Build tight, ventilate right.
With the weather turning just a little my mind is sadly turning towards getting the home ready for winter. With the cooler weather, comes the closing of doors and windows, so the house is getting noticeably less natural ventilation, it’s not just that the smell of my cooking is sticking.
But it seems to me that achieving the right levels of ventilation in our homes is probably the most misunderstood areas of the way our homes work. The basic issue is that we need to ventilate our homes in order to prevent the build up of stale air, damp and mould which can all be harmful to our health.
As many leaky old windows have now been changed for sealed up UPVCÂ windows our homes have become more airtight so reducing the number of air changes that our houses were traditionally built with. Ok so many are now fitted with simple trickle vents to allow rooms to be ventilated, but this is rather reliant on external wind speed and don’t take external temperature into account, meaning that valuable heat from our homes is just being wasted.
When I refurbished my home a year ago I fitted a Vaillant heat recovery unit. This is basically a mechanical box, about the size of a dishwasher, located in the attic which has a system of pipes running to each room in the house. These pipes take warm moist air from the spaces that contain water or moisture (kitchen, bathrooms, utility room and toilets), it then extracts the warmth and mixes it with fresh air taken from outside, and sends this warm fresh air back to the living spaces of the house, such as bedrooms, hallways, lounge and living room. The result is that even when the house is closed down for winter we get warmed fresh air circulating around the house; it recycles warmth and also supplies healthy clean fresh air, preventing a build up of damp and mould.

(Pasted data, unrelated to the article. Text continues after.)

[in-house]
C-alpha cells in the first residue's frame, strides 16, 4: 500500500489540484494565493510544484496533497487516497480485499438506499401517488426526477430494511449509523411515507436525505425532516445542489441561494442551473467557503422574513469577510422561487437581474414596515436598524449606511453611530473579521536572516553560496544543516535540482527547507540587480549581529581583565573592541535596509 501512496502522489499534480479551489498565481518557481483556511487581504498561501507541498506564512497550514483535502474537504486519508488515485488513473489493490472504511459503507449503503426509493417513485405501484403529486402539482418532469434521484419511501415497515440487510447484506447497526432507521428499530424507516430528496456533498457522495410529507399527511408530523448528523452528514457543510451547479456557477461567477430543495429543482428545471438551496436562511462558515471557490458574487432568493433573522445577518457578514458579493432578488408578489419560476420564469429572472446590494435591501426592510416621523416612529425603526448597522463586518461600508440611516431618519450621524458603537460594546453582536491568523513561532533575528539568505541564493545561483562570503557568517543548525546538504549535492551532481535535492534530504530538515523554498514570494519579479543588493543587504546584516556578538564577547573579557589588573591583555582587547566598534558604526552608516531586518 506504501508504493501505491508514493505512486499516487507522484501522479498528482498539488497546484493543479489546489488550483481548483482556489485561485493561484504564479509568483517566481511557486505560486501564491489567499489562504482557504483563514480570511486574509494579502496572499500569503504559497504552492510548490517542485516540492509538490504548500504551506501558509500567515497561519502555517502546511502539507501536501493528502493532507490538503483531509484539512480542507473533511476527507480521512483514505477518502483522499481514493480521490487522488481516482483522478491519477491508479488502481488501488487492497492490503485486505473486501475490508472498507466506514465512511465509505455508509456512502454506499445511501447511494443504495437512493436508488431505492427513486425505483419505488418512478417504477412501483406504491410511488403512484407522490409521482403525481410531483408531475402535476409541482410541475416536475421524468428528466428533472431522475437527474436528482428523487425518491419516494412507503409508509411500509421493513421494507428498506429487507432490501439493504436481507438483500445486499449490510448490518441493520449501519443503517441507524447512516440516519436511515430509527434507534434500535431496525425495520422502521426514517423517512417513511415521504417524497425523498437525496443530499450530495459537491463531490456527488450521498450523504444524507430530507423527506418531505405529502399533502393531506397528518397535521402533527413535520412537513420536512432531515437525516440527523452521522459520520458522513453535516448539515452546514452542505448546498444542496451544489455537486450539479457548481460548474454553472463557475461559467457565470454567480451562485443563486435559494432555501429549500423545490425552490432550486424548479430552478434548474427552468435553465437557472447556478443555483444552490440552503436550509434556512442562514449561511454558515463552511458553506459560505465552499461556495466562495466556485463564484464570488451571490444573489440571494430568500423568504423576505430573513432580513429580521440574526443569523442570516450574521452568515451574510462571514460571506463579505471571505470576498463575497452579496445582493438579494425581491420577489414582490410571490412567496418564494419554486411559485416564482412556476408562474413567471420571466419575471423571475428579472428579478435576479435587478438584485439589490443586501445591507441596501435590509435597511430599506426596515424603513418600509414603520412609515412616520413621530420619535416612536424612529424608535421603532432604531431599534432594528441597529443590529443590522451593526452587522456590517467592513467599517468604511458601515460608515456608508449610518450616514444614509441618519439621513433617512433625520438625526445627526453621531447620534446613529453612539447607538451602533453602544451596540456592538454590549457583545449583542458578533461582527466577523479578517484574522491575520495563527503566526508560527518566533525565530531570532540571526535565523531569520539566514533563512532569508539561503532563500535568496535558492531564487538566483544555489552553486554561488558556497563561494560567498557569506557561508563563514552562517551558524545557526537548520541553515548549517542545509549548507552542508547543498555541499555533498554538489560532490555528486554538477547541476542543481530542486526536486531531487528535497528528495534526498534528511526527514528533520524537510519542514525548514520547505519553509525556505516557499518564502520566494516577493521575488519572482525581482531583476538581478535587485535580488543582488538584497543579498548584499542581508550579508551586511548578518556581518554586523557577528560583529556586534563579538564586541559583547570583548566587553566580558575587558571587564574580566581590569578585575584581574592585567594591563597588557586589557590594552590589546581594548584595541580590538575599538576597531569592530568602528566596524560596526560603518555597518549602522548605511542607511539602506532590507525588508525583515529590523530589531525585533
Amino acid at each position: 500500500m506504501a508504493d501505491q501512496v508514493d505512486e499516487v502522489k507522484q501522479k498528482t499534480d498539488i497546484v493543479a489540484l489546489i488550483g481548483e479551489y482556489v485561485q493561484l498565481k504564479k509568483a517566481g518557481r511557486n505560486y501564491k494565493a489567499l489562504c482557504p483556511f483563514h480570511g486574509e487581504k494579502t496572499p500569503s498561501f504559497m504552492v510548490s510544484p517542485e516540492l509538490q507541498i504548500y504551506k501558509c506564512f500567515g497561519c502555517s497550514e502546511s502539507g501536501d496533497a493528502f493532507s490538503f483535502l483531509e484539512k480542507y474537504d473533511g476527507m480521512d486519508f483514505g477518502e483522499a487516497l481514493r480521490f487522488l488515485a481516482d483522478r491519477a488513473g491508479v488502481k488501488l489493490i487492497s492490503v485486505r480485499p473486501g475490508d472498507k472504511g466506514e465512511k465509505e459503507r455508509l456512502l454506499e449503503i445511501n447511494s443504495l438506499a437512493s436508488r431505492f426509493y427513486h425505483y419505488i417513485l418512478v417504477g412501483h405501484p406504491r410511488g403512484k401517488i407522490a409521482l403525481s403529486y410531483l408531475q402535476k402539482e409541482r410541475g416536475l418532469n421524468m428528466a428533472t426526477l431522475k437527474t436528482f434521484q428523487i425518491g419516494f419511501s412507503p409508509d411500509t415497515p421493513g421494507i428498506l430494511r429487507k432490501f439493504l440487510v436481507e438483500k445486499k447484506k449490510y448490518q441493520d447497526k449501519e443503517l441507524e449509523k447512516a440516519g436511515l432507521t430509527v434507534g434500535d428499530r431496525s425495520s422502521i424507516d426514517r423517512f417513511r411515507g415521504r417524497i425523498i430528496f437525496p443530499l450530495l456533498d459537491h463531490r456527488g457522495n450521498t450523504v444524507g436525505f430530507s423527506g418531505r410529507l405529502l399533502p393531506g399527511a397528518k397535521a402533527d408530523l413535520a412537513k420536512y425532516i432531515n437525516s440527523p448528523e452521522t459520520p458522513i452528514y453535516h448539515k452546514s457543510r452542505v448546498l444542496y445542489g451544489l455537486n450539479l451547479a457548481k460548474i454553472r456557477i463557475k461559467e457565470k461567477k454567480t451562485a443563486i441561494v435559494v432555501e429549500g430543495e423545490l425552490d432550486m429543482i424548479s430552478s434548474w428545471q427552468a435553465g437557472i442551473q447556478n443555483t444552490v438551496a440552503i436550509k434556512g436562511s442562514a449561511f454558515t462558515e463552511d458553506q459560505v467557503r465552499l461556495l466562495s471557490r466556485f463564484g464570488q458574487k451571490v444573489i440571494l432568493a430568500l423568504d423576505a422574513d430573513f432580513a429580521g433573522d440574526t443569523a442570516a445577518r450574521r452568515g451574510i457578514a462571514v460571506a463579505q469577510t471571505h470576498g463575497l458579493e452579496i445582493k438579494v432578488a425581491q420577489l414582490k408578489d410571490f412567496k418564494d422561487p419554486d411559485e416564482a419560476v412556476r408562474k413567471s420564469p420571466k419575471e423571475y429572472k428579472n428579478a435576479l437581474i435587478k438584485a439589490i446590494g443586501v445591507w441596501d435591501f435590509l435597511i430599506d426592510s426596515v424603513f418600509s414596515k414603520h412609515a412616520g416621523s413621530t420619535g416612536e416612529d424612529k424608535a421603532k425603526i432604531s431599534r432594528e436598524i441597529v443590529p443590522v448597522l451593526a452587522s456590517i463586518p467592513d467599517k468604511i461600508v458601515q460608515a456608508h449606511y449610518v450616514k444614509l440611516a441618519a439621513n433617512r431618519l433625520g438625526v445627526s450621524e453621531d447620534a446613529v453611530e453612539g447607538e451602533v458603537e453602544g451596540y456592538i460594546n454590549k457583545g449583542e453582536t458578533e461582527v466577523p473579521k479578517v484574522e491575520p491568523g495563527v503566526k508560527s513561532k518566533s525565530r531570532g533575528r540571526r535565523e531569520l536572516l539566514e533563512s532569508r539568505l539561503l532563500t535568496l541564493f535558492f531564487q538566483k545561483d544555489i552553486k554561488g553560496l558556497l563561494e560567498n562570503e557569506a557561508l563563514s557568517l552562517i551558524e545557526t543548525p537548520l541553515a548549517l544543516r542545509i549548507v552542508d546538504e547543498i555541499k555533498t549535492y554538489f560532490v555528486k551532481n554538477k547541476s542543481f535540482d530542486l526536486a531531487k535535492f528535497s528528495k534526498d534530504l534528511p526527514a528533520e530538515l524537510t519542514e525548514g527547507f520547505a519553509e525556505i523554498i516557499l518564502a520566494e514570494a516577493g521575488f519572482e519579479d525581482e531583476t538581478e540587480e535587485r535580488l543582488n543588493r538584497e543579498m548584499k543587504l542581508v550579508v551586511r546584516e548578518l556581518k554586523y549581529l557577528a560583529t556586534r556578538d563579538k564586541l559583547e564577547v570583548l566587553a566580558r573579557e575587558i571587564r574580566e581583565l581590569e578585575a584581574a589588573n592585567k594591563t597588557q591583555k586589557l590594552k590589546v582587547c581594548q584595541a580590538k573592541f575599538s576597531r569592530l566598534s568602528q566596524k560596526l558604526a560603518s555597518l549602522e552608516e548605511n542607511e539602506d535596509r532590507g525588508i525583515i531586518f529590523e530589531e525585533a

Now this system works great but it was tricky and expensive to fit due to the complex series of 6 inch supply and extract pipes. I also had to totally seal the house preventing all draughts round windows, under floors etc, plus we had to get the pipes to every room which is something that is more likely to happen in a new build rather than a retro fit.
So whilst its works really well, it really isn’t a great catch all answer for ventilating every home.
Luckily there is now an alternative, one that I used in a recent episode of the BBC1’s DIY SOS, with great success. Its called the Vent Axia Tempra low carbon fan, and is a continuous running fan which has a self contained heat extractor which recycles around 80% of the warmth from extracted air, so great for kitchens, bathrooms and toilets. Running costs are around Â£4 a year and once fitted its surprisingly quiet. Plus it means that we arenâ€™t simply ventilating rooms via the ambient external wind speed or temperature.
It seems to be a great solution for the retrofit market, and means that even the worst cooks don’t have to worry about lingering smells sticking round for long!